Phrae is a charming place in the northern region of Thailand. The town has a pretty well conserved old city with an almost complete (partially restored) city wall and four impressive gates. Many of the houses in the old town are still built in the traditional way with teak wood. Situated on a plain at the banks of Mae Nam Yom (Yom River), Phrae is surrounded by mountains.
West of town stretch the Phi Pan Nam Mountains, who reach altitudes of about 500m. East of town stretches the Phlueng Range, mountains who are about 800m high. Some 18km north of town is a canyon with impressing sandstone formations.
It's easy to walk around in the small place. Even the bus station is not far outside. Only very few tourists make it to this nice place.
Phrae became in the 19th century a center of the teak wood trade. A number of Burmese teak traders settled down here and a good part of the buildings, namely the temples, represent Burmese style.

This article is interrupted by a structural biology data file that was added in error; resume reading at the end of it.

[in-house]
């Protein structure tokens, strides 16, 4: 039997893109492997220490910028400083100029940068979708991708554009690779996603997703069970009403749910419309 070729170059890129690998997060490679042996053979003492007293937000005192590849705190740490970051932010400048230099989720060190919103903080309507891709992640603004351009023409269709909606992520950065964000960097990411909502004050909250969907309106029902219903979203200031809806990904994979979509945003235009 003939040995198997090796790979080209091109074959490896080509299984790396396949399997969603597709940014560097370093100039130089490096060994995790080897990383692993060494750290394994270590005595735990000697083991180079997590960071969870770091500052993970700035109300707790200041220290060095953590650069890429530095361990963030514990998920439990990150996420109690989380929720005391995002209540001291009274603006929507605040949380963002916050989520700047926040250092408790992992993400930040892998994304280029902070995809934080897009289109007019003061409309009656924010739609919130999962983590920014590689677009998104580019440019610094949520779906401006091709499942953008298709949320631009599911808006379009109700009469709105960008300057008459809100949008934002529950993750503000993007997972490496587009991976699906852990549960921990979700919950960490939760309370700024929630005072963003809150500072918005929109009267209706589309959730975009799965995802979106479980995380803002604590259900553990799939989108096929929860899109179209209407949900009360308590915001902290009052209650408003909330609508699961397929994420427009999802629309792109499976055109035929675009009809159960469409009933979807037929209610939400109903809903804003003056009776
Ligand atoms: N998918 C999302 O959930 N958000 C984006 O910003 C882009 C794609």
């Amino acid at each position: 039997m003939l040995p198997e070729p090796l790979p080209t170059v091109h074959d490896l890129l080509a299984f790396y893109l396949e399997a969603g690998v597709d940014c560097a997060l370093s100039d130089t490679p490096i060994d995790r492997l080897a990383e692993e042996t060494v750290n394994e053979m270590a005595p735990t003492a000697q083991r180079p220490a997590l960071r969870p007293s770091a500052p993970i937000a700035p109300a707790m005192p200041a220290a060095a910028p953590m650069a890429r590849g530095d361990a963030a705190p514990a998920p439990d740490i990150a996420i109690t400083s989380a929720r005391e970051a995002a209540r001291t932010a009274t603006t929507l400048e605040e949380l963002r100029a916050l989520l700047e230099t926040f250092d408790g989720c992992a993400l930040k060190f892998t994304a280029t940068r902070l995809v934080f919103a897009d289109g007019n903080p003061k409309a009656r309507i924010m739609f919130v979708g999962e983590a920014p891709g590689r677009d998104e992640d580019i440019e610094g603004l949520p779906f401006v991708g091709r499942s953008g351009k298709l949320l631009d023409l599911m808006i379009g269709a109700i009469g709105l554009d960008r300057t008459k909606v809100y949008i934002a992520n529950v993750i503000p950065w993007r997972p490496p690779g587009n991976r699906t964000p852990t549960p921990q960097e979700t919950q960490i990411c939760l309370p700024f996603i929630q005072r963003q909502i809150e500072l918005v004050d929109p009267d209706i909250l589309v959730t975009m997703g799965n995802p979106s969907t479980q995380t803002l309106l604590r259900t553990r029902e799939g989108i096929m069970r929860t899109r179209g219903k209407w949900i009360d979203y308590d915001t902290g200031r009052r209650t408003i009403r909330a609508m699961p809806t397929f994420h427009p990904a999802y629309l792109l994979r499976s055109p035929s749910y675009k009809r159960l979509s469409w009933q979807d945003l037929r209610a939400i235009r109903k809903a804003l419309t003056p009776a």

The place's founding time dates back to the 11th century; the founding fathers were Mon People from the Dvaravati Culture of Hariphunchai. Similarly to the two Mon founded towns Lamphun and Lampang, Phrae's basic shape is an oval.
King Ramkhamhaeng's expansion of the Sukhothai kingdom also covered Phrae. In the 15th century the town became part of the kingdom of Lanna. However, there were also times of independence from other kingdoms. As a stand-alone principality, it was known under the name Wiang Kosai.